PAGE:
Golden Lake Village
View of the Nant Ffrancon Valley, Snowdon
Continuing on our theme of silence, have you heard the story of Golden Lake Village?
The people of Golden Lake Village were silent, they did not have the power of language. Life there was peaceful and contented, and as a community they were caring and loving. One day some travellers came to the village. The elders of Golden Lake Village were intrigued by the spoken language of these visitors and they prayed to be given a language so that they too could speak to one another. In a dream, the chief elder was told that everyone should go to the Golden Lake at midday and drink the water, and the gift of language would be granted. The villagers did as instructed and drank the water. Immediately they began to make sounds, starting with a low murmur but soon turned into an enormous loud racket. That night a fight broke out among the villagers, which led to a fire being started, destroying most of the village. The elders assembled and discussed the destruction that talking had caused. They prayed again, this time for the gift of language to be removed, and the power of silence to be once more restored. This was granted and the village once became peaceful and loving.
I love this story, it reminds me of both the power of silence and the power of language.
Despite there being no physical contact, I know that I have been hurt by the words of others and sadly, I know that I have hurt others with my words. Words have the power to wound us deeper than any knife, but equally kind and loving words have the potential to raise and uplift us as high as the sky. Yoga philosophy asks us to choose our words carefully, to speak with loving kindness (this doesn’t mean rolling over and accepting wrongs, you can be firm yet kind and honest). Take a little time before speaking to feel the sweetness of the words on your tongue before you let them out. A wisely chosen sentence can make all the difference to the outcome or the response you get.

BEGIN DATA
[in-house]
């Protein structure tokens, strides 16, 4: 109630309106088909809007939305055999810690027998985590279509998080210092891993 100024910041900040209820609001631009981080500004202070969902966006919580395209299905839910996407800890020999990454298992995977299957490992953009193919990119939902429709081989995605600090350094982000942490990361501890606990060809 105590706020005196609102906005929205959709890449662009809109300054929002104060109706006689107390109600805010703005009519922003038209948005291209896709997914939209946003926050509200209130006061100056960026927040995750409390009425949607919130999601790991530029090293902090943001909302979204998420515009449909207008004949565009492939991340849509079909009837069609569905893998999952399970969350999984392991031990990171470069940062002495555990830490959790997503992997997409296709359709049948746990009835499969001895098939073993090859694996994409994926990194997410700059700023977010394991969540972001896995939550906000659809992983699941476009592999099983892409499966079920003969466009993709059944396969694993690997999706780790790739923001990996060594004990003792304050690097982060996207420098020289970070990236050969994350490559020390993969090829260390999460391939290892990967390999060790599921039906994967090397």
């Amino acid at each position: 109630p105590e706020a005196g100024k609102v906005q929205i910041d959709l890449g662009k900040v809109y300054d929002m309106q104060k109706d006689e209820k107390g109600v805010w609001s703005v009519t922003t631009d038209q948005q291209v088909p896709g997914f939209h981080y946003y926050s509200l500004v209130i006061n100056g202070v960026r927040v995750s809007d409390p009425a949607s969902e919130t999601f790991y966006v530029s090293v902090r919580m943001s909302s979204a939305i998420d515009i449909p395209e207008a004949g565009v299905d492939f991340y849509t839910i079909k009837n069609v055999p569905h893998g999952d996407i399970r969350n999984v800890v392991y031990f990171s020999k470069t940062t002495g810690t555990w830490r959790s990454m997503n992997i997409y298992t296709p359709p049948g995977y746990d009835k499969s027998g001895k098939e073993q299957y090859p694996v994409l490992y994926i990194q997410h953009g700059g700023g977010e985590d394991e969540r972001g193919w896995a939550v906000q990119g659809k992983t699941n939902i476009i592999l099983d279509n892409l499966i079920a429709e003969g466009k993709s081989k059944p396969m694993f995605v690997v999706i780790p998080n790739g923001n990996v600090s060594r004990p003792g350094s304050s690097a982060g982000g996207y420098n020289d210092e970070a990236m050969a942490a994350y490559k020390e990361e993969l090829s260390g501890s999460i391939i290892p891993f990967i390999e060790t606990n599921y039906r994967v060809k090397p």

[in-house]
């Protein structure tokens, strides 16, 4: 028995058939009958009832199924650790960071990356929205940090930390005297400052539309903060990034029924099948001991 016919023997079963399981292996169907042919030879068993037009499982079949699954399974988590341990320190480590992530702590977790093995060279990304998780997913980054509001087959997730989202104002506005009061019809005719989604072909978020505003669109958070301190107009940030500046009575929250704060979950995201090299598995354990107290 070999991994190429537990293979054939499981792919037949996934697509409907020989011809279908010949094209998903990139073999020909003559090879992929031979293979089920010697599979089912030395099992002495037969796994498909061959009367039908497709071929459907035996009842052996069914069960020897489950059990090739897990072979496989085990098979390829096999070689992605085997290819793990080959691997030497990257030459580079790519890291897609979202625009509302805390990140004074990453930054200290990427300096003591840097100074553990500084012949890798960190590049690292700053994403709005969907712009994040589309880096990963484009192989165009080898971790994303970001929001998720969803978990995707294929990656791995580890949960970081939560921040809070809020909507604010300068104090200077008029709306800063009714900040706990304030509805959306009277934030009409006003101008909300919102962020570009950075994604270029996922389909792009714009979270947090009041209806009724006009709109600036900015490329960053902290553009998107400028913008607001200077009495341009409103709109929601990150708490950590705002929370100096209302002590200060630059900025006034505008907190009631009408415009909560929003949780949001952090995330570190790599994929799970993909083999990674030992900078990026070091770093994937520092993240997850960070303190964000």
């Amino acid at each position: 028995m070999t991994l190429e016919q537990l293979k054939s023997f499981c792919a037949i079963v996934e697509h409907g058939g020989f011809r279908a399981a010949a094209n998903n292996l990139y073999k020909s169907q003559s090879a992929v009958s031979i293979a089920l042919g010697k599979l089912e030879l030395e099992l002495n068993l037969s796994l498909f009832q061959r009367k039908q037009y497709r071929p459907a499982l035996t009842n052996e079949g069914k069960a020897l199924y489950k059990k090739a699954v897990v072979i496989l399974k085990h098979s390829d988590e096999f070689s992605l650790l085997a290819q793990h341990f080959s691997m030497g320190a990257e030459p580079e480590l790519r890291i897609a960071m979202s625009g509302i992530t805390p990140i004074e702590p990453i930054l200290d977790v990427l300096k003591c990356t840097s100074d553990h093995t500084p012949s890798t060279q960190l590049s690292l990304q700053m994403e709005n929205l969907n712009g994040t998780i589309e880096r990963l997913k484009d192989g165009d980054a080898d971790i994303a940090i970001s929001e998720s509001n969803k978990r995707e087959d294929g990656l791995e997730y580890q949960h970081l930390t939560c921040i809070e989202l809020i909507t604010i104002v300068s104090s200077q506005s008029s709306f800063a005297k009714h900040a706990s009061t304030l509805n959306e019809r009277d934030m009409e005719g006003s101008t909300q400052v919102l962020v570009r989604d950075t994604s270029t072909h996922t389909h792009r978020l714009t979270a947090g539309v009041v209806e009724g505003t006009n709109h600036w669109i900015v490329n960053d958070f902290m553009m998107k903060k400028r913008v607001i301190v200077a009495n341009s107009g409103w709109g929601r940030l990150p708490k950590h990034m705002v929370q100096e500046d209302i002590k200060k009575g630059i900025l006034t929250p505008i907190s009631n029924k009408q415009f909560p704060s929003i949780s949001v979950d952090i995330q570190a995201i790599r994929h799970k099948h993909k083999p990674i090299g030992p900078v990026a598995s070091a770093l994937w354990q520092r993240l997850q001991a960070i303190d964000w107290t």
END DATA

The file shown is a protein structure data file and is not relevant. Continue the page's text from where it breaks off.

Being aware of my words and how I speak them is one of my big life lessons. Left uncensored my words can be harsh or thoughtless. This is another example of where the power of silence helps me. If I am in the present moment (which I am more likely to be if I have had a period of silent reflection (meditation) before my day gets started) then I am more aware of the words coming out of my mouth. If I am unsure that what I am about to say will improve on silence, I can be silent until I am sure that my words are the right ones. The older the get the more I think that not offering an opinion is definitely the way forward, though I need more practice on this! Here’s something to think about – has anyone ever thanked you for pointing where you think they are going wrong or how you think they could do things better? 🙂
When I have observed periods of silence, I find the need to be right or to get my point across subsides. I know I need to return to silence if I find that my words are becoming insistent and pushy. When I come out of silent times now I am much slower to speak, thinking about what I want to say, how I want to feel when I have spoken, and how I want the recipient of my words to feel.
There is a great yoga saying, suggesting that before you speak, think and ask yourself, “Is what I am about to say true? Is it kind? Does it improve on silence?”. Great advice for all I think. Ix